Just say “YES” to REST!

Do you often feel fully rested?

…relaxed?

…rejuvenated?

Or do you believe you don’t have time to rest?

…or do you think:

“Rest is for lazy people”

That’s what my mother told me once as a throwaway comment. But, because I didn’t want to be labelled “lazy”, I pushed myself constantly, refusing to listen to the increasingly loud messages from my body. As a result, I suffered bouts of burnout, stress and exhaustion even throughout my adult life, which ironically forced me to rest, made me feel undeserving and the very thing I was trying to avoid being – lazy : D

Now, I know this statement to be BS.

Rest (non-doing) is not for lazy people.

Rest is for wise people, because rest is vital for health and wellbeing and sustainable living.

Rest is productive, although this seems counter-intuitive in my culture of constant doing and striving for success. For some people, myself included, doing nothing is no easy feat!

One path towards rest I want to share with you today is yoga nidra.

Yoga nidra is a type of guided meditation that brings awareness and attention to various parts of the body, as a way of entering an altered state of consciousness and relaxation that allows the body and mind to rest, heal and reboot.

During lockdown, I listened to Philip Carr-Gomm’s twelve free yoga/druid nidra relaxation sessions which can be found at The Garden of Flowing in Perpetual Happiness. Then, when I discovered laughter yoga in 2021, I was delighted to discover each session ends with a yummy yoga nidra practice. Synchronicity would have it that I also recently stumbled across a podcast (link at the bottom of this page) about yoga nidra and the 40 day programme in Daring to Rest by Karen Brody.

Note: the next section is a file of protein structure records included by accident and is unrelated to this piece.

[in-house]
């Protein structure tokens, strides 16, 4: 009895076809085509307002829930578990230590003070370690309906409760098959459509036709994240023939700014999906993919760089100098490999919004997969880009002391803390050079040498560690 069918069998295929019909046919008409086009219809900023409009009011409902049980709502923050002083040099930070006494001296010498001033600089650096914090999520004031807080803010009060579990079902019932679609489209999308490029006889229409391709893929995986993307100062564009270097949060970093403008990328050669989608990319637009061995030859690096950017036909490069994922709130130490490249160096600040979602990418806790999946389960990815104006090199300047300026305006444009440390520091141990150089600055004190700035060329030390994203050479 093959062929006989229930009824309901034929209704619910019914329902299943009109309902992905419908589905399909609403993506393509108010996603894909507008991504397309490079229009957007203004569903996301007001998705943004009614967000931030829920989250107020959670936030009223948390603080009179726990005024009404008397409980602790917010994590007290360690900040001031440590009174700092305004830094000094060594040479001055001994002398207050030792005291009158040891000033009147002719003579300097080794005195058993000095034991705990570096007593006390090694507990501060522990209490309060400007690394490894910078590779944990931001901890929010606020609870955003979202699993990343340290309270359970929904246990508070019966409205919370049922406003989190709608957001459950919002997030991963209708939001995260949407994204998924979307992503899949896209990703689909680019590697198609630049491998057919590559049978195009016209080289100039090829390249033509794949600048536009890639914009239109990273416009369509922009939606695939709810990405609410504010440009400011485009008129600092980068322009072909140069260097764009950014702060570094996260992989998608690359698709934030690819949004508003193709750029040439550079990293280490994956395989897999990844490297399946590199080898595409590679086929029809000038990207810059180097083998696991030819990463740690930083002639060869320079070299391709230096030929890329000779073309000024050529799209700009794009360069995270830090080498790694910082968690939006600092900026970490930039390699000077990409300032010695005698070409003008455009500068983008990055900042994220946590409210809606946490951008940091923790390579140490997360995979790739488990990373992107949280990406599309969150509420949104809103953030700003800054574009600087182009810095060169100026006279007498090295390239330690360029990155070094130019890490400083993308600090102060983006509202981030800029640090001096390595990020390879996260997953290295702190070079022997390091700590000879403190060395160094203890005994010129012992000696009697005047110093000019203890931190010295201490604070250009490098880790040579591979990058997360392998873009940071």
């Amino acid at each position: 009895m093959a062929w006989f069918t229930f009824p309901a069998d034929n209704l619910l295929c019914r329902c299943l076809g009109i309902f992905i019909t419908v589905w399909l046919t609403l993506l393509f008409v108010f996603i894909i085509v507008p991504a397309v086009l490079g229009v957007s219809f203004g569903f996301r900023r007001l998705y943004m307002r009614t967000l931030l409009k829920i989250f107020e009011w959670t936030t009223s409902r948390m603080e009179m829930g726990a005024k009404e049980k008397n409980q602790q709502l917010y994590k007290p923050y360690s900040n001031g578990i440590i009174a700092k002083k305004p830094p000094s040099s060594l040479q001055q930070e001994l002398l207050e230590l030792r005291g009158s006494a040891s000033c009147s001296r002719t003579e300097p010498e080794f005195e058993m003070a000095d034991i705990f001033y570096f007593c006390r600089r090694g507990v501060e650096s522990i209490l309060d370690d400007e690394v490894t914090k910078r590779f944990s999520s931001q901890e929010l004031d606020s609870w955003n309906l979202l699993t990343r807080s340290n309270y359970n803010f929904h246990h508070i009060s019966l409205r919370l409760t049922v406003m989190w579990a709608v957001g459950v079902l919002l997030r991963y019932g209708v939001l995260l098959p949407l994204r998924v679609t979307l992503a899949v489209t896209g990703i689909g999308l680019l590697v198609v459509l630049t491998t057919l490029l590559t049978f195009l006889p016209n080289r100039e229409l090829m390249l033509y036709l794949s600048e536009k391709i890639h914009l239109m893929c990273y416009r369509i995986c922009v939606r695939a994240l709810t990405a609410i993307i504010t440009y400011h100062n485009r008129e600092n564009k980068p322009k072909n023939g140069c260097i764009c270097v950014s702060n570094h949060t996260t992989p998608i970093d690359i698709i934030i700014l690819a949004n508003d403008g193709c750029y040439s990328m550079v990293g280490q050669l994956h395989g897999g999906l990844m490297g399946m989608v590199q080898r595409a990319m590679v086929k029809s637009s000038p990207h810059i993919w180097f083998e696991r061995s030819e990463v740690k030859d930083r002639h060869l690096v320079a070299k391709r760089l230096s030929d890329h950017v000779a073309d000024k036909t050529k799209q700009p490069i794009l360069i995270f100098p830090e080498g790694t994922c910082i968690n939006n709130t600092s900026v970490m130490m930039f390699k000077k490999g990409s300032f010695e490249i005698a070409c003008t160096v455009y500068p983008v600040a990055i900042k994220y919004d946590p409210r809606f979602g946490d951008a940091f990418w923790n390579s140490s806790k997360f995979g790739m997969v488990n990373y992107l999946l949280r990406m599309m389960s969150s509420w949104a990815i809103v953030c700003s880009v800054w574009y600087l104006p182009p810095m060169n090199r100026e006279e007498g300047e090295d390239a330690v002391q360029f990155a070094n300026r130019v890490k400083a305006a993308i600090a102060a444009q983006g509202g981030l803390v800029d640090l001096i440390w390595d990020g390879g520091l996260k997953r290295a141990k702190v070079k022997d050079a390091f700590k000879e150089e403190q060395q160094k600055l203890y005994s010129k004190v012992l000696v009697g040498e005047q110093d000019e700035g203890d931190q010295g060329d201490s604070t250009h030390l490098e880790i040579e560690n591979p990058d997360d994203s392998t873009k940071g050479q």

As a coach, I think best practice is to coach myself first and lead by example, so I want to upgrade my personal yoga nidra practice and develop the yoga nidra part of my laughter yoga sessions.

This year I want to encourage others to take rest seriously and reap the rewards of a well-rested body and mind.

No more running on empty, you beautiful human beans. 2022 is our time to be radically well-rested.

Who are your role models for rest?

There is no human in my social circle who I would consider a great role model for rest. So my role model for rest this year is Remus Chonks – the furry baby cat of my youngest teen. Remus has mastered the balance of rest and play. OK, so he doesn’t have to worry about paying the rent or catching his food, so ‘work’ isn’t on his agenda. But he knows when to have fun and when to rest and he communicates this effectively. I have much to learn from him.

So, I think our pets and Nature could, unsurprisingly, be our best teachers. Animals conserve energy instead of pushing themselves to the point of chronic exhaustion through constant doing and striving to achieve.

Trees don’t blossom or bear fruit all year round. Nature takes periods of rest so it can sustain its cyclical journey. The human animal is also part of Nature. So, it is ridiculous to think us mere mortal human beans can be productive and sustain maximum performance 24/7/365, with little to no rest.

Karoshi (過労死, Karōshi), a Japanese word meaning “death by being overworked”, is evidence of what happens when we forget that rest is essential for health and longevity.

So, 2022 is my year of becoming a radically well-rested earthling, to lead by example, and guide others on their personal journeys to greater health and wellbeing. Whoop whoop!

You can read the full article about radical rest, here!

What space can you carve out to become well-rested, today?

Even inviting yourself to enjoy three deep, delicious, conscious breaths is a great start on the path towards greater rest. If you take just three mindful, deep breaths at every available opportunity, it soon adds up to more mindful, restful living : )

Onwards and LOLwards in Love, quality rest and laughter; learning to give fewer hoots and enjoy more guffaws. Happy Resting! xXx

photo creditsPixabay on Pexels.com, Andrea Piacquadio on Pexels.com, Elina Fairytale on Pexels.com, Pixabay on Pexels.com

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